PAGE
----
Although we truly cannot imagine being undecided in this upcoming presidential election, there are — in fact — a select few U.S. residents who haven't definitively selected a side. And because there's always new information coming out about each candidate, which can potentially sway some opinions even after leaving the polls, there's a chance you're wondering if you can switch your vote after the deed is done.
Stay tuned for what you need to know if you aren't feeling totally secure regarding who you voted for in the 2020 presidential election. It's a tricky situation, to say the least.
Can you switch your vote after voting in the 2020 election? Hint: you may want to be sure about who you're voting for beforehand.
If you've already headed to the polls, waited in line, and voted early, you generally aren't allowed to change your vote afterwards, with the exception of some states which enable voters to "spoil" their ballots before election day (including: Michigan, Minnesota, and Wisconsin), according to USA Today. Likewise, if you've already submitted your absentee ballot via mail-in or drop-off, and it was already processed, you can't vote in-person, or again at all.
Apparently, Donald Trump believes U.S. residents nationwide should be legally allowed to change their votes, because according to ABC News, he is completely convinced that the last debate effectively changed voter's minds.
"You know, did you hear the number one thing on Google was: 'How do I change my vote?' Did you know that? How do I change my vote? Something like hashtag — Did you hear that? Hashtag: 'How do I change my vote?' They watched the debate," he said on Monday, Oct. 26.
"I wanted — remember I wanted that debate to move way up, you know, because a lot of people voted by this crazy ballot deal. Wait until you see the mess that thing is going to be in," he said.
It wasn't clear why this search spiked on Google, nor did the searches specify which candidate was being questioned. Apparently, though, Trump had a similar pitch right before the 2016 election, which most likely isn't a coincidence.
If you change your mind after requesting an absentee ballot, however, you can most likely vote in person.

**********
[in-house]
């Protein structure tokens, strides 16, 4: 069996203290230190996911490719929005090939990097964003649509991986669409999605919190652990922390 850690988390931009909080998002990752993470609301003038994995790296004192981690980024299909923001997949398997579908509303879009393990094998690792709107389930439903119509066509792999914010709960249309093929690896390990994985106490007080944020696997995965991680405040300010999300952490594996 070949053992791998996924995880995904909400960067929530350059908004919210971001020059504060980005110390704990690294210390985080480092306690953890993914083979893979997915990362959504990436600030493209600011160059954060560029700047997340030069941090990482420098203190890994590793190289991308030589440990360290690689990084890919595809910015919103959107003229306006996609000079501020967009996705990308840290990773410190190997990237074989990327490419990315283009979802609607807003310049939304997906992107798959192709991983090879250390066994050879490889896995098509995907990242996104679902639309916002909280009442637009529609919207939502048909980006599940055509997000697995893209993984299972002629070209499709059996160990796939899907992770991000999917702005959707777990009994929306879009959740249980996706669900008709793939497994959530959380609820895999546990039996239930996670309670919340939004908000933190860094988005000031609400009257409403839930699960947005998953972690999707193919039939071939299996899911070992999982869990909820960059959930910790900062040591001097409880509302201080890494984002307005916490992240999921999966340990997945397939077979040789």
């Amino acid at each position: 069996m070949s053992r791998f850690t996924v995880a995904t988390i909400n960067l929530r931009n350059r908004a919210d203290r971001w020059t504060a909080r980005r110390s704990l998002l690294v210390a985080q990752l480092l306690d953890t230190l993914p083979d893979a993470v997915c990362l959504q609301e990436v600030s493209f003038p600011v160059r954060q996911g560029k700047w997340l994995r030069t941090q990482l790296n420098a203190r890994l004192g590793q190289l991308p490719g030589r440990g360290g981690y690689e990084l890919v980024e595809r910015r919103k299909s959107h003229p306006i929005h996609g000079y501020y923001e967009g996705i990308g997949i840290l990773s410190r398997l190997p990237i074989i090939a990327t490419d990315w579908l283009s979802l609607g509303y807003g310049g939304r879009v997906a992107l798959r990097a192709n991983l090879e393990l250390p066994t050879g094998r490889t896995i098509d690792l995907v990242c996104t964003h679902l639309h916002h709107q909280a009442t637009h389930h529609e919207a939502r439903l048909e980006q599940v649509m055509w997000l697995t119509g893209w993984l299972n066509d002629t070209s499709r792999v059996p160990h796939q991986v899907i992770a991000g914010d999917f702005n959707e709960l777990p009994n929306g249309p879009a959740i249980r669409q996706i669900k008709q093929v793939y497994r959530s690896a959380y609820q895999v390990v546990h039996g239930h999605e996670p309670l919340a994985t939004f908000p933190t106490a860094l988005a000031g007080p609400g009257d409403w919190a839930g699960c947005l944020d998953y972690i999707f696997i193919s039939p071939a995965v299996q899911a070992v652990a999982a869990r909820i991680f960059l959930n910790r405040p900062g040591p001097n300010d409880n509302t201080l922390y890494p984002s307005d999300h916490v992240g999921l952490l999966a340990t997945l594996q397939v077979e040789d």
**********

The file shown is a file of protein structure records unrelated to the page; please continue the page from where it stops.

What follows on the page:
Whether you wanted to vote absentee because of the ongoing pandemic, or if you simply wanted to avoid waiting in line, doing so is totally fine (though we strongly suggest dropping it off at your nearest polling location instead of mailing it). But, if you requested and received an absentee ballot — and now want to vote in person — you're most likely totally fine to do so.
According to ProPublica, the rules about voting in-person after requesting an absentee ballot vary by state. In some, you can cast an in-person ballot if you haven't sent it in, but some require you to bring your mail-in ballot to have election workers void or destroy it. Bring it just in case either way, but we strongly suggest checking with your local election office beforehand, to figure out the protocol.
If you track your ballot on your state's website and see that it has not yet been received, you may still be able to vote in person. Most states count in-person ballots before they count absentee ballots — so when your mail-in ballot is scanned, if poll workers see that you already voted in-person, your absentee ballot will simply be voided. Check your state's website or call your local board of elections, as this policy varies from state to state.
It's vital to know who you're voting for before actually casting your vote, because the feeling of "voter's remorse" is truly devastating. That being said, we strongly suggest tearing through Ballotpedia before casting your vote. Even if you're confident with who you're planning to elect, it's a fantastic resource for reading up on local politicians, too.